TGF-α from MSV-trans formed 3T3 cells resembles SGF isolated from the conditioned medium of the same cells and other TGFs isolated from rat and human tumor cell lines. Recently, SGF and the TGF-α's from the conditioned media of a human melanoma cell line and virally-transformed rat embryo fibroblasts have been purified to homogeneity. The human melanoma TGF-α is a single chain polypeptide of molecular weight 7,400. Its amino acid composition and chromatographic behavior are markedly different from that of human EGF, but similar to that of murine SGF and rat TGF-α, suggesting that TGF-α's from human, rat and mouse genomes are more closely related to each other than to EGF. There is therefore a reasonable possibility that

TGF-α's may have cross-species utility.

In sarcoma virus-transformed rodent cell lines, the release of TGF-α into the medium has been correlated with the expression of the transformed phenotype, and within a selected set of human tumor cell lines that release TGF-α, the ability of the tumor cells to grow in soft agar has been correlated with the quantity of TGF-α they secrete. However, secretion of TGF-α is not an absolute requirement for neoplastic behavior; certain chemically transformed murine cell lines and human lung carcinoma cell lines that do not secrete TGF-α release strong TGF activity that does not compete with EGF for receptor binding. TGF-β of the acid/ethanol extract of the MSV-transformed 3T3 cells resembles other TGFs isolated from many neoplastic and non-neoplastic tissues. After further purification on a second HPLC column, TGF-β of the MSV-transformed cells eluted at the same position in the n-propanol gradient (48%) as one peak of TGF-β activity of the bovine salivary gland, and each was associated with a small peak of absorbance at 280 nm. These two TGF-β's, one from a neoplastic mouse cell line and the other from a non-neoplastic bovine tissue, each migrated as a 12,500-13,000 daltons MW protein on SDS-PAGE in the presence of mercaptoethanol and as an apparent 25,000-26,000 daltons protein in the absence of mercaptoethanol; they therefore appear to be closely related to each other and different from both

TGF-α and EGF. The finding of TGF-β in all non-neoplastic tissues examined thus far suggests a normal physiological function for these TGFs. There is therefore a reasonable possibility that TGF-β's may have cross-species utility.

Amino Acid Composition and Sequencing of TGF-β

Through a combination of techniques, TGF-β from bovine kidneys was purified 200,000-fold to the point of homogeniety. Samples of homogenous TGF-β (20-50 pmol) were taken to dryness and hydrolyzed in sealed, evacuated tubes at 150°C for 2 hours in 100 μl constant boiling HCl containing 0.1% liquid phenol. Half-cystine and methionine were determined by perforraic acid oxidation followed by acid hydrolysis. Analyses of o-phthalaldehyde derivatives of the amino acids were done on a modified amino acid analyzer equipped with a fluorometer and computing integrator.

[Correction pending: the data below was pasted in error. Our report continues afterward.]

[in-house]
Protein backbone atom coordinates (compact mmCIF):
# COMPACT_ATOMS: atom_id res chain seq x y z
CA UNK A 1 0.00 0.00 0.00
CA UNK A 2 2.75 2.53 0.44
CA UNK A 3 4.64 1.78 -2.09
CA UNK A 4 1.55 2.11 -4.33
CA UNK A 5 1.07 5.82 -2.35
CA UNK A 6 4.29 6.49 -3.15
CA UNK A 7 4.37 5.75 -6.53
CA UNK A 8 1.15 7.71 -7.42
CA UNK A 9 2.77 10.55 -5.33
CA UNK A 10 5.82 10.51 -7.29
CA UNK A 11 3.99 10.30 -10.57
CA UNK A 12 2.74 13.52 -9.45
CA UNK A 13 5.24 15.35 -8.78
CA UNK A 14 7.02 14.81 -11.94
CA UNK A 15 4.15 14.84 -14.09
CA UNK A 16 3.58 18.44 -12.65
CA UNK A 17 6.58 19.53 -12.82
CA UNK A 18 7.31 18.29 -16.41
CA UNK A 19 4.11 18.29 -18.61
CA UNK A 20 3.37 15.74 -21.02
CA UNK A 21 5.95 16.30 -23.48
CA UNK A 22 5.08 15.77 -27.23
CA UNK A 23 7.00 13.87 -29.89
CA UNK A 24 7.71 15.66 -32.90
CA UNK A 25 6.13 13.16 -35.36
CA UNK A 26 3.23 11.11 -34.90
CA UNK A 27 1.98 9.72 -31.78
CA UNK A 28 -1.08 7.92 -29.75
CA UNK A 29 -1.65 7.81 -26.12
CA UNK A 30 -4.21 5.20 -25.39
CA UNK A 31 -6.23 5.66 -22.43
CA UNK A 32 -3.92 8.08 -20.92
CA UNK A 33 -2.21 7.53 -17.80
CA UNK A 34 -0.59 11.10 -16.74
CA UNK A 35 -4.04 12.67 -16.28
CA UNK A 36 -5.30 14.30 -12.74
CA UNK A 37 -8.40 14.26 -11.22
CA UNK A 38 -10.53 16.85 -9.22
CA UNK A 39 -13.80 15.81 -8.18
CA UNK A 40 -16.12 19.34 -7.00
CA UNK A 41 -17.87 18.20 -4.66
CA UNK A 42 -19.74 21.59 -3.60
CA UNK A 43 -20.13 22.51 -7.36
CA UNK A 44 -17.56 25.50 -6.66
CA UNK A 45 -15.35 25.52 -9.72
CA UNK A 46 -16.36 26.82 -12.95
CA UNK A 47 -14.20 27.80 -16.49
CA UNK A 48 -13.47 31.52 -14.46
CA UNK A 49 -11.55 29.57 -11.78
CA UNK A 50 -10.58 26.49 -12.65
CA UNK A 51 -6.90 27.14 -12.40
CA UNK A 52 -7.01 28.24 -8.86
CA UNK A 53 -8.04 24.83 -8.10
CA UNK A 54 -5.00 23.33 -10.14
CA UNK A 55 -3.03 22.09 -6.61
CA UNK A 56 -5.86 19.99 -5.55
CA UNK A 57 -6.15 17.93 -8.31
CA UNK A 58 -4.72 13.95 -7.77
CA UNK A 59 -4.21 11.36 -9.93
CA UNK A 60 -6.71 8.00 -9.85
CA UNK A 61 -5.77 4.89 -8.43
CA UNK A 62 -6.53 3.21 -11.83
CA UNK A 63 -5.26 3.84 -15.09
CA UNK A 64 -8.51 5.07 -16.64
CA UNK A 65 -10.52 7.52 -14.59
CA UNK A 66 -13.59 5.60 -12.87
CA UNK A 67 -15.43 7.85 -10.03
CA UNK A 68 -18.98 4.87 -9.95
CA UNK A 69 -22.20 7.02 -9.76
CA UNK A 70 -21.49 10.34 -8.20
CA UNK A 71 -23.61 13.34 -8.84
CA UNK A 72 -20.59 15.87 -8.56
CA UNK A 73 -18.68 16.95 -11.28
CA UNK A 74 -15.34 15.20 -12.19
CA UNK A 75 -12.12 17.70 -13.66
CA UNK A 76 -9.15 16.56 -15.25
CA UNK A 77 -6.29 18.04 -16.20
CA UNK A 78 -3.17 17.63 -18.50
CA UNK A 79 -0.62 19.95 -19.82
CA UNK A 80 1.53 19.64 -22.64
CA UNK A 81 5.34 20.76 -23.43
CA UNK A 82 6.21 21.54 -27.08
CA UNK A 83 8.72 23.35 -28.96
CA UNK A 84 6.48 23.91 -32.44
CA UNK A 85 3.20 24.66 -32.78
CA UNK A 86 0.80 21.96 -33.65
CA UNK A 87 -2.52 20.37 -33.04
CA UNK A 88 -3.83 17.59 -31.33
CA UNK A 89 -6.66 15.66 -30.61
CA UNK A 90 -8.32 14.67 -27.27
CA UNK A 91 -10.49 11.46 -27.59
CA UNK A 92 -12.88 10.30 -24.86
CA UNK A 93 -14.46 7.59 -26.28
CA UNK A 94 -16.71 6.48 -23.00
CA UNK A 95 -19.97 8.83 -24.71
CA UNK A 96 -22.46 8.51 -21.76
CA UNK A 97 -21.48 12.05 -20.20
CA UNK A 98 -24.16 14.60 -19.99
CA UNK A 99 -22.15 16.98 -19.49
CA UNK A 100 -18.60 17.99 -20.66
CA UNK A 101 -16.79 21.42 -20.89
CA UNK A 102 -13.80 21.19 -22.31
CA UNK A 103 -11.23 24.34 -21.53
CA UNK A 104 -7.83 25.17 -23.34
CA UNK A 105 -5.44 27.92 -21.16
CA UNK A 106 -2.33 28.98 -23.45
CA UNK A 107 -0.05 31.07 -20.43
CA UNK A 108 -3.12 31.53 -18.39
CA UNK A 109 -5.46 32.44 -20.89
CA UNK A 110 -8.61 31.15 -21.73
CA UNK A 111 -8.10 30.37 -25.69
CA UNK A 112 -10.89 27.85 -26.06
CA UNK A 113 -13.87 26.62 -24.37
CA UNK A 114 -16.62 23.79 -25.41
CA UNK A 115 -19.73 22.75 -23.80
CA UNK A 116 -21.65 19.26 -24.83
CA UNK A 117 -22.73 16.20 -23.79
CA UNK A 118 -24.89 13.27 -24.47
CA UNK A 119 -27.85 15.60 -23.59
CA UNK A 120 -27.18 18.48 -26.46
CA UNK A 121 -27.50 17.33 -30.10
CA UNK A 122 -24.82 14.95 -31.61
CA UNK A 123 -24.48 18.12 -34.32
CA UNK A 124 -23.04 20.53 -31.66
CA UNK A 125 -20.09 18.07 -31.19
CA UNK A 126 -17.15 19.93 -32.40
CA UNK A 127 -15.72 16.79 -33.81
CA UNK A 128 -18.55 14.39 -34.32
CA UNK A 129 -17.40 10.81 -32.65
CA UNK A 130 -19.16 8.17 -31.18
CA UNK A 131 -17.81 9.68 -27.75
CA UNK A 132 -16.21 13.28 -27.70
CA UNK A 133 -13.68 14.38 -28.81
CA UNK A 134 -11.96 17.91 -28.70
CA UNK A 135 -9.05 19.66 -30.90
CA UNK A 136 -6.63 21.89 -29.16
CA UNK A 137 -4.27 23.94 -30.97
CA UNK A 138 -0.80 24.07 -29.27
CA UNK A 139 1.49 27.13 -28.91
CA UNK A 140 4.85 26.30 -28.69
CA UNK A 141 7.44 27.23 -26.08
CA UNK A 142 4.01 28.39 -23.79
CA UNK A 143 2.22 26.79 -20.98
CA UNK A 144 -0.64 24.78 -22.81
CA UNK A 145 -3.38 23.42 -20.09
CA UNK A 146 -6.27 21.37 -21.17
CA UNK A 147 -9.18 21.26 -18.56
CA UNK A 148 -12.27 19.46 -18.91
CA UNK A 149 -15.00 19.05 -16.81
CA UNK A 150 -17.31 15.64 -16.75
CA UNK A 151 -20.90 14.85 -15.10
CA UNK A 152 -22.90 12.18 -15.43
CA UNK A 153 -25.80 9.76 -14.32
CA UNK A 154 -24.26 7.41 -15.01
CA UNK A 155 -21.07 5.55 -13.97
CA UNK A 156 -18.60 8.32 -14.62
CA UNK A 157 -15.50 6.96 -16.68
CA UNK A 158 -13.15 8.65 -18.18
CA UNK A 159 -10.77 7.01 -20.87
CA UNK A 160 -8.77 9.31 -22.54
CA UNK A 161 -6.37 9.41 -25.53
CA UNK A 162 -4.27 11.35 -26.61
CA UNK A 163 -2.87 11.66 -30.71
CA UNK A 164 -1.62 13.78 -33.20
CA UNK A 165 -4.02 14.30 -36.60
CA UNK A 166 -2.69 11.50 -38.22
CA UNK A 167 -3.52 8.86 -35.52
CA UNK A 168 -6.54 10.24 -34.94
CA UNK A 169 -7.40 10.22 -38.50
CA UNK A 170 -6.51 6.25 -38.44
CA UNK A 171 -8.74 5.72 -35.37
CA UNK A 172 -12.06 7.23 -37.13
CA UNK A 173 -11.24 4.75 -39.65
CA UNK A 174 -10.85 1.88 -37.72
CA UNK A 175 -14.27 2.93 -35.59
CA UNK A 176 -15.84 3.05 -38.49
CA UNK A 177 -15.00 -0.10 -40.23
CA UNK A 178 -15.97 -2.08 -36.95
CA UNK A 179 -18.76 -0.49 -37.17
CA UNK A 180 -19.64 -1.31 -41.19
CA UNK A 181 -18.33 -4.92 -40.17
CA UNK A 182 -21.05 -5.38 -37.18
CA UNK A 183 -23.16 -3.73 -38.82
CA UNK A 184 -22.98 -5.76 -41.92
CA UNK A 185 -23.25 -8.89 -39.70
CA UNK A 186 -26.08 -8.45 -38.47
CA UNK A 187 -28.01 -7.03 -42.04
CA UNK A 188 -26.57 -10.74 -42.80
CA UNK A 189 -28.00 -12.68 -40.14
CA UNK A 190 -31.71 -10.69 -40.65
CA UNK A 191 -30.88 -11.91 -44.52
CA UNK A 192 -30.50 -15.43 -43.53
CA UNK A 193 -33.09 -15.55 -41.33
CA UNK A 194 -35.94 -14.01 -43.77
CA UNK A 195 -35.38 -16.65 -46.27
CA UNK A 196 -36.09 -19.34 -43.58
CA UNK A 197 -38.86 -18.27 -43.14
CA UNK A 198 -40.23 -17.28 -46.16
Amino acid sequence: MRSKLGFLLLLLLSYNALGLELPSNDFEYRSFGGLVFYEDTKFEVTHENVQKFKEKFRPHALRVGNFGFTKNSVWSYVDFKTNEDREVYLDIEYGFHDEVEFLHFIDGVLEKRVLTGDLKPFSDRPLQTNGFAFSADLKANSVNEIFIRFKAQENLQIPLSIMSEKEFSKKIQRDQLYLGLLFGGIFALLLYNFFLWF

For amino-terminal sequence analysis, approximately 500 picomoles (Mr 25,000) of TGF-β were reduced and S-carboxymethylated with dithiothreitol and iodo-[14C] acetic acid in the presence of 6M guanidine-HCl in 1 M Tris-HCl buffer, pH 8.4.

Excess reagents were separated from carboxymethylated protein by HPLC on a 5 micron 50 x 4.6 mm column eluted with a gradient of 0-90% acetonitrile (1% per min) in 0.1% TFA. Overall recovery of the procedure was 96% , based on estimating the amount of protein by amino acid analysis using fluorescamine detection. Automated Edman degradation was performed on about 500 pmoles (M 12,500) of the S-carboxymethylated protein with a gas-phase sequencer. PTH-amino acids were identified using an HPLC system. Initial yeild was about 30% and repetitive yield about 90% . The following table summarizes the amino acid distribution.

Analysis of the bovine kidney TGF-β by electrophoresis on NaDodSO4-polyacrylamlde gels suggests that some of the disulfide bonds are interchain. Comparison of the above results with those obtained by the analysis of TGF-β from human placenta or human platelets revealed no significant differences in the respective amino acid compositions, and it is anticipated that the N-terminal sequences will be very similar.

Amino acid sequence analysis of the reduced and S-carboxymethylated bovine kidney TGF-β by automated Edman degradation using a gas-phase sequencer revealed a single N-terminal amino acid sequence as follows, (CMC is S-carhoxymethylcysteine) :

Initial and repetitive yields were found to he equal to the yields calculated for myoglohin used as standard protein. At the minimum, the results indicate that the sequence of at least the first fifteen N-terminal amino acids of each of the two subunits of TGF-β is identical and confirm the observations of a single protein band of the reduced TGF-β on NaDodSO4-polyacrylamide gels. In addition, the N-terminal sequence of the bovine kidney TGF-β is identical to the partial sequence of TGF-β from human placenta, suggesting a high degree of relatedness of type β TGFs from different species and different tissue sources.